“Democracy is the most difficult of all forms of government, since it requires the widest spread of intelligence, and we forgot to make ourselves intelligent when made ourselves sovereign.”-Will and Ariel Durant
Growth of a dense network of intermediary institutions provides political parties an opportunity to engage citizens in various walks of political life and increase their stake in democracy. Factionalism, split, leaderfor-life, dominance of hereditary elements, social and gender bias, network-based and vertical patron- client relationship characterize the political culture of Nepalese political parties. These trends have encouraged the emergence of regional, ethnic, indigenous and caste-based parties which play with the politics of difference and impose obstacles for social and national integration. The social, generational and gender gaps in the leadership especially of second and third generation failed to inspire the real commitment of youth in the party and institutionalization of political parties through “longevity, renewability and reprogrammability” (Emmerson, 1986: 149). The other missing element is the concept of social solidarity to reduce the cost of politics and liberate parties from the control of dominant interest groups. So long as decision-making prerogative remains with the top leadership, rather than stable institutions, it would be difficult to democratize and institutionalize Nepalese parties. The remedy is the open deliberation in the party committees, internal cohesion of party and upholding positional accountability, democratization, re-socialization and decentralization of structural set up of parties. These processes require a fresh adjustment of ideas and behavior enabling the political parties to expand their social base and make leadership selection inclusive. A democratic leader never loses sight of the balance between four core elements: acquisition of power, maintenance of democratic ideals, promotion of social wellbeing of the people and constructive change in society which makes violent conflict redundant. Similarly, there is also a need for the party to look for leaders who can inspire vision and sustainable change than the father figures (patriarch) who lack vision of creating decent society, fear change including the change of leadership and fail to coordinate the behavior of cadres and voters. Nonperformance of incumbent parties led the voters to change their preferences in each election. Leaders of Nepal require studying the country before they govern, maintain strong feedback with the electorates and get the policy stocktaking of perils and opportunities of new time with the support of organic think-tanks. The coming battles among the factions of various parties for leadership in Nepal will inspire democratic selection of leaders in the future through electoral means than charisma and tradition. Media exposure and democratic awakening are providing normative basis for the social modernization of Nepalese parties and deepening democratic values and institutions in the economic and social life of the nation.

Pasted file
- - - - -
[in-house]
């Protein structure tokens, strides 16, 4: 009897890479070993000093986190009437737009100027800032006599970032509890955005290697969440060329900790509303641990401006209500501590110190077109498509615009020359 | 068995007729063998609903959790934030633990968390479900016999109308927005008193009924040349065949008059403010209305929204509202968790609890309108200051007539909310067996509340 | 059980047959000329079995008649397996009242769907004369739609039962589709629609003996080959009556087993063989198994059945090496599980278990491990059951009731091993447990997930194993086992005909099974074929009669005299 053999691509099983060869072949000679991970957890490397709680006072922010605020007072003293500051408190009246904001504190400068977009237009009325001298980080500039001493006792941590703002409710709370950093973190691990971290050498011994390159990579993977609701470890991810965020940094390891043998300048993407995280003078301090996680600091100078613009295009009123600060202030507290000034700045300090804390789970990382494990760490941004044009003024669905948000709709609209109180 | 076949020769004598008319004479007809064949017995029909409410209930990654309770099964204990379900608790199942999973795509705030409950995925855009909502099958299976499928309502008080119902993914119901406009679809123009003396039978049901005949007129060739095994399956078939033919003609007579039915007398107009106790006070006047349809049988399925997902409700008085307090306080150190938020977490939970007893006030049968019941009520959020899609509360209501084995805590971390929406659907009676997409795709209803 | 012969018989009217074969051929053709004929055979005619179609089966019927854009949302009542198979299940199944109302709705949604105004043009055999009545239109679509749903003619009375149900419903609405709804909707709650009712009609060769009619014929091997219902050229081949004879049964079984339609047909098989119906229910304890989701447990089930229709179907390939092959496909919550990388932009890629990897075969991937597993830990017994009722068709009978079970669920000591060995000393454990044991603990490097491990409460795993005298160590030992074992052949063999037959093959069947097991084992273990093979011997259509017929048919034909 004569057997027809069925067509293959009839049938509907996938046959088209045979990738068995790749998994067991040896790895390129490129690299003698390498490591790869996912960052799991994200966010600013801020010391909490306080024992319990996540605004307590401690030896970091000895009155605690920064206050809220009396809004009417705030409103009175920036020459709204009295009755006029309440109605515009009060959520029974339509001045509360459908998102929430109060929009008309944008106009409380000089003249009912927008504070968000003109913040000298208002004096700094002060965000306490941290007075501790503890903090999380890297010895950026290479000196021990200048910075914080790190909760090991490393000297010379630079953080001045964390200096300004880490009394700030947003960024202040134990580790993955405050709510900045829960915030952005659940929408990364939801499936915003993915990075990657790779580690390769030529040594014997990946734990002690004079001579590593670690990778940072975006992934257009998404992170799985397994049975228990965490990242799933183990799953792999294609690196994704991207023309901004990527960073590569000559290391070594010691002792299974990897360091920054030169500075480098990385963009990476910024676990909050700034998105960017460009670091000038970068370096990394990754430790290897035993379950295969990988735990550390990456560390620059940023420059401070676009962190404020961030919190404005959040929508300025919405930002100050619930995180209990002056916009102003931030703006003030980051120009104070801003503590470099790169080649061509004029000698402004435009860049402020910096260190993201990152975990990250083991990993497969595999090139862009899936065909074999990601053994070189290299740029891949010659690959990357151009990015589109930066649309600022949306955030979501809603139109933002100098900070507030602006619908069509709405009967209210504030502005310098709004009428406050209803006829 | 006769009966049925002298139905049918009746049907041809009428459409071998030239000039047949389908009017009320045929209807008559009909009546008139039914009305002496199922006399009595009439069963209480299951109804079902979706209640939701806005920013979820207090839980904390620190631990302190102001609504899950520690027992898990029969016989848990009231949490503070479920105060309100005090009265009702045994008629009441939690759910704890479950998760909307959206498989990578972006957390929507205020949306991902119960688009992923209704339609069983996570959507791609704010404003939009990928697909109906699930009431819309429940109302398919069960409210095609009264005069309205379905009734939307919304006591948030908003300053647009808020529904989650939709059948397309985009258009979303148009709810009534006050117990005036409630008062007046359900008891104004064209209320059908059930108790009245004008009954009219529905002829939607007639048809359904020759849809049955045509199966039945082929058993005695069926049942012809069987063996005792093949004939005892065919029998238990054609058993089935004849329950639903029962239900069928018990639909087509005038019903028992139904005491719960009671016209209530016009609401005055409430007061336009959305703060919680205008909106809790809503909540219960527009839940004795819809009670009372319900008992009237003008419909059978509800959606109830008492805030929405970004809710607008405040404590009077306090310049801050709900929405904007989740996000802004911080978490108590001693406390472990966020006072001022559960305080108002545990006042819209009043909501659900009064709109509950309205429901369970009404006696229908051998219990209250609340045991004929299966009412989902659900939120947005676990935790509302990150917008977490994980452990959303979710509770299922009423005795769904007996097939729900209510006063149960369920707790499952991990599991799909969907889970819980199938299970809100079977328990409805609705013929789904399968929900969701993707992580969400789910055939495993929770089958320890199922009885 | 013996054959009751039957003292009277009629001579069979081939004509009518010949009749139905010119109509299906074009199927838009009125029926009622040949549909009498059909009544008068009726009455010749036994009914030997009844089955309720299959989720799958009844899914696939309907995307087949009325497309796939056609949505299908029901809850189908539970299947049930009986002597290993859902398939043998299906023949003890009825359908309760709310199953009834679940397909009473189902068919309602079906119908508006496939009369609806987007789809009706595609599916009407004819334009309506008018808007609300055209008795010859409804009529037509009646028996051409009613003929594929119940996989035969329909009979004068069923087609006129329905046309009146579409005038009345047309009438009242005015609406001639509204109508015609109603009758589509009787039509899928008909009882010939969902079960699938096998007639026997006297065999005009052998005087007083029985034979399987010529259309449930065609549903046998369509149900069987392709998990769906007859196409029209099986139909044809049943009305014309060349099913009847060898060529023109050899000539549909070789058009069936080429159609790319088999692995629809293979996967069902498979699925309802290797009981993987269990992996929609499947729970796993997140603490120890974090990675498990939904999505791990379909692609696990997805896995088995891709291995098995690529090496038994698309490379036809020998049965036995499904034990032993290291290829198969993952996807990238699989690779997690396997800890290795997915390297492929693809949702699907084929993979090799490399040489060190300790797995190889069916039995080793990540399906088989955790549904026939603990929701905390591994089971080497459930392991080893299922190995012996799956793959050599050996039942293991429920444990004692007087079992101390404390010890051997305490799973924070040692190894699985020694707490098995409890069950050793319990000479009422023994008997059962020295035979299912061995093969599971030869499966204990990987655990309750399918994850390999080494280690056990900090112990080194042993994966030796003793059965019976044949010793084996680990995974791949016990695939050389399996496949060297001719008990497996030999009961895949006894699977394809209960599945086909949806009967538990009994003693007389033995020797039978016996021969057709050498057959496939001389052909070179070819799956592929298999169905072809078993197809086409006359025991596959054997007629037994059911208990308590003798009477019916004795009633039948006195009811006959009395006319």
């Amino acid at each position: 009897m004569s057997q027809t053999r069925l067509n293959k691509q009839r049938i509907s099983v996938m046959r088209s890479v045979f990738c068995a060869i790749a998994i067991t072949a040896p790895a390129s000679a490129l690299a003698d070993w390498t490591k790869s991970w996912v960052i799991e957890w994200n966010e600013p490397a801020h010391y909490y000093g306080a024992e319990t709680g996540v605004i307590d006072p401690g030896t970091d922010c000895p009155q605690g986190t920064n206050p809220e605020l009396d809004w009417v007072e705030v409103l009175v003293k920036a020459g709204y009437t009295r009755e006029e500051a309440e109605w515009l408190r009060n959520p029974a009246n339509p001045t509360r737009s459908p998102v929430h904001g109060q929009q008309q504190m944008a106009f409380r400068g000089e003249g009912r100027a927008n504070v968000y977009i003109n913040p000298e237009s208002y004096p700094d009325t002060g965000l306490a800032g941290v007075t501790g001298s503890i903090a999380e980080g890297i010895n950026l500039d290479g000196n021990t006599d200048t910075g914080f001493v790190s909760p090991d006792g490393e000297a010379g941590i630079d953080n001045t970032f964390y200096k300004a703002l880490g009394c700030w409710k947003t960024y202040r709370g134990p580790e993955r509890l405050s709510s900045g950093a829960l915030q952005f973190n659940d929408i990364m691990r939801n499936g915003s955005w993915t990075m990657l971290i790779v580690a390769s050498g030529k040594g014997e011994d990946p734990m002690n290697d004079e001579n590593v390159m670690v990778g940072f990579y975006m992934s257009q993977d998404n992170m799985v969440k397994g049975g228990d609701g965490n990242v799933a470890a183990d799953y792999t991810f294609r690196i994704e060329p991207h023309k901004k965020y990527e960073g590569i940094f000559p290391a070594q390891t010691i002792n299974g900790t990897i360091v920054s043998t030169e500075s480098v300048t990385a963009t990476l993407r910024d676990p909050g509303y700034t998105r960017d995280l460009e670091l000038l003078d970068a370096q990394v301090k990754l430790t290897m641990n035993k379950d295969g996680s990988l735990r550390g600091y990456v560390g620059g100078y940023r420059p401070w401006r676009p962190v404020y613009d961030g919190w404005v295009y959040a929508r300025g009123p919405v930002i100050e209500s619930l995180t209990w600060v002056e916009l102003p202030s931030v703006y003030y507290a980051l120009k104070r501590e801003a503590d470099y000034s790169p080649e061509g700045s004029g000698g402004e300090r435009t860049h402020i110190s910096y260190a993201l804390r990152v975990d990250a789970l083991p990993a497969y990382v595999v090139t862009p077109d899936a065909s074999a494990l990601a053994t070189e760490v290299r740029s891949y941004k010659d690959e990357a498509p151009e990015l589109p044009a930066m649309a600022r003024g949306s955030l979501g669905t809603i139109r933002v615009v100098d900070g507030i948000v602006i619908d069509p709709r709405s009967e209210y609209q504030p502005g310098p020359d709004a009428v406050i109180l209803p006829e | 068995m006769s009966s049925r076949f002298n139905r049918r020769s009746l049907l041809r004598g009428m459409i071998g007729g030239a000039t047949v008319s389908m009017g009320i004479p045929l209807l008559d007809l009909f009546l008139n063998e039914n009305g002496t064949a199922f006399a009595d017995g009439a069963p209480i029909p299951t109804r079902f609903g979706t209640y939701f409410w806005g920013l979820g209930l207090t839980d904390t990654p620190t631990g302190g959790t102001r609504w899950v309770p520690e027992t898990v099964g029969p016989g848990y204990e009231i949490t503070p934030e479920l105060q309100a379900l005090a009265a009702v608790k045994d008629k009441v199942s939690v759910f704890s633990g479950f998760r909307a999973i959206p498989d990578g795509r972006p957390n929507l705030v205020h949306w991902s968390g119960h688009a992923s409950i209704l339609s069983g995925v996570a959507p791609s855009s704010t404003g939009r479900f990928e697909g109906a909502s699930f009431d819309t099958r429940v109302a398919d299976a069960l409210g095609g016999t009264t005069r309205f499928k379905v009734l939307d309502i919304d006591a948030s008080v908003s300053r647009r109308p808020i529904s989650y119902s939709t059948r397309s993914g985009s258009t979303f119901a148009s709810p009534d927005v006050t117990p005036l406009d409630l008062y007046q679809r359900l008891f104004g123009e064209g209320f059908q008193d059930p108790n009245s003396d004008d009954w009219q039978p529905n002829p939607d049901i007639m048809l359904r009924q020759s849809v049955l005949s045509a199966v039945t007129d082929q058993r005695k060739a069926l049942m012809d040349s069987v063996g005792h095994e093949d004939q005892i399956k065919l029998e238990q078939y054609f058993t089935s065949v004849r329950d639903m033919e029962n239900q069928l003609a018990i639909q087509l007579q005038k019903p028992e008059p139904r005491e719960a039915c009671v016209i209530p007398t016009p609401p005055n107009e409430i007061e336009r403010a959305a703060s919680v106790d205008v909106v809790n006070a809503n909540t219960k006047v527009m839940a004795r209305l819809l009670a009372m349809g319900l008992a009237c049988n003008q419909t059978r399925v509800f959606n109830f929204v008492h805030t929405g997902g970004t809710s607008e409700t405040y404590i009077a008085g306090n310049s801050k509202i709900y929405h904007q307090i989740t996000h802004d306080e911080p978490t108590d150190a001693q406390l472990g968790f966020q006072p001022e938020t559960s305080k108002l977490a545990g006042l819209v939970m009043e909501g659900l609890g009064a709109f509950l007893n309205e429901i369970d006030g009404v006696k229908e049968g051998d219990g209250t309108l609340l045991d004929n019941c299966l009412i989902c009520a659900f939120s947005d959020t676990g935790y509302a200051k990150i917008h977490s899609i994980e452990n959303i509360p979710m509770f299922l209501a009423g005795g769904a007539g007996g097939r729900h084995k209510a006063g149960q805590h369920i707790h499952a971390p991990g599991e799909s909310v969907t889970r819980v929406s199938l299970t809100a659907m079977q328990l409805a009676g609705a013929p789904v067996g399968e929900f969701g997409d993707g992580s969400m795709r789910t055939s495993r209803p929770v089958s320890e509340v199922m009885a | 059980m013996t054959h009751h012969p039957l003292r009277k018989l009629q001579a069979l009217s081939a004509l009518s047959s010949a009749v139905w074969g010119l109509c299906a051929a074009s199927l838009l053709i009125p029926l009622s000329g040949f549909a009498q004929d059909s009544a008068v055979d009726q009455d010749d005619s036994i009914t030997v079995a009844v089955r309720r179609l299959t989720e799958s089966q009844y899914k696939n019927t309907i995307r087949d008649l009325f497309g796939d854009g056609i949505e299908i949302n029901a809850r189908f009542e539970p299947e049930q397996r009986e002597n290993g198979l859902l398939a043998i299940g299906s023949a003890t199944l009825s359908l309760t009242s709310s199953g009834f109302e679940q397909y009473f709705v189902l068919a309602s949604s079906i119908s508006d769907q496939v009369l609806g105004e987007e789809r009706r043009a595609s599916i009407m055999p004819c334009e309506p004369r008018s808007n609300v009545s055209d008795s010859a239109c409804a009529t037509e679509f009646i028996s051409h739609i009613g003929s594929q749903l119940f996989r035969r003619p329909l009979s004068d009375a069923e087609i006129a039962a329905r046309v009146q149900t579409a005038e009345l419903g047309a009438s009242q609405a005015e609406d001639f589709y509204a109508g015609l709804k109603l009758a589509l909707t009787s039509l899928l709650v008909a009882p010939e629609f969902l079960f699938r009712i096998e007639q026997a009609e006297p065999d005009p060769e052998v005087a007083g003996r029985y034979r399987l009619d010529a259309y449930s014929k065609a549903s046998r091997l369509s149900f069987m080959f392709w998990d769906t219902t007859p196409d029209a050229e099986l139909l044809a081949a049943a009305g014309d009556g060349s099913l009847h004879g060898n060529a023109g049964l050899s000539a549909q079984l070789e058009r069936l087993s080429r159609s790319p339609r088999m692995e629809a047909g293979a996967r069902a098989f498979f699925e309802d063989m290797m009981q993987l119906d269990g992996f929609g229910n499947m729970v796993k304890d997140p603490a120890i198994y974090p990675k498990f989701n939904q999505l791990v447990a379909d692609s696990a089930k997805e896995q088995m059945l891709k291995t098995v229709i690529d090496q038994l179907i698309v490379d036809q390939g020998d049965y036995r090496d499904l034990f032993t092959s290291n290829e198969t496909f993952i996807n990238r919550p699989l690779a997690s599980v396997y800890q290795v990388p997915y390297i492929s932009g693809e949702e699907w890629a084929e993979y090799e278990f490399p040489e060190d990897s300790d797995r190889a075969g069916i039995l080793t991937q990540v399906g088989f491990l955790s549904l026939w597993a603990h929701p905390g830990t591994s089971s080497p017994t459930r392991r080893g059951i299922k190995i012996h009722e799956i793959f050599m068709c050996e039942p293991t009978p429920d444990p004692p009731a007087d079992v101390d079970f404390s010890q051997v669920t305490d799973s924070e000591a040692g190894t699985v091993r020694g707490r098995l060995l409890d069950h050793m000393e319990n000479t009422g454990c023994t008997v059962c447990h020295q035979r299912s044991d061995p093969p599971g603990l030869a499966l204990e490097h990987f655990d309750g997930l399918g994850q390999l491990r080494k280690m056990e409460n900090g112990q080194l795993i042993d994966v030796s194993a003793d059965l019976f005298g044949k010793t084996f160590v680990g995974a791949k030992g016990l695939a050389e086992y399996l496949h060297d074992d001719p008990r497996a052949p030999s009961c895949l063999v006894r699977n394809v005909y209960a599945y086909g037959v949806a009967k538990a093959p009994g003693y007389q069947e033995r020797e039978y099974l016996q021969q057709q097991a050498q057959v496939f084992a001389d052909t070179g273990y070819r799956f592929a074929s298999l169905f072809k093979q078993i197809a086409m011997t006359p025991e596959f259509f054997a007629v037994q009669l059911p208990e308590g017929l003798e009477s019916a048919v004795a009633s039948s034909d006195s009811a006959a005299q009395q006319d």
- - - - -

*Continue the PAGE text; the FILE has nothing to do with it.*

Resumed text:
( This is conclusion part of keynote address of author presented at a political dialogue on “Institutionalization of Inner-Party Democracy in Nepal,” on December 24, 2014 jointly organized by CelCar and FES. cited from : http://www.nepaldemocracy.org/documents/Political%20Parties%20Role%20in%20Deepening%20Democracy.pdf)
(relevant thought for democracy day – editor )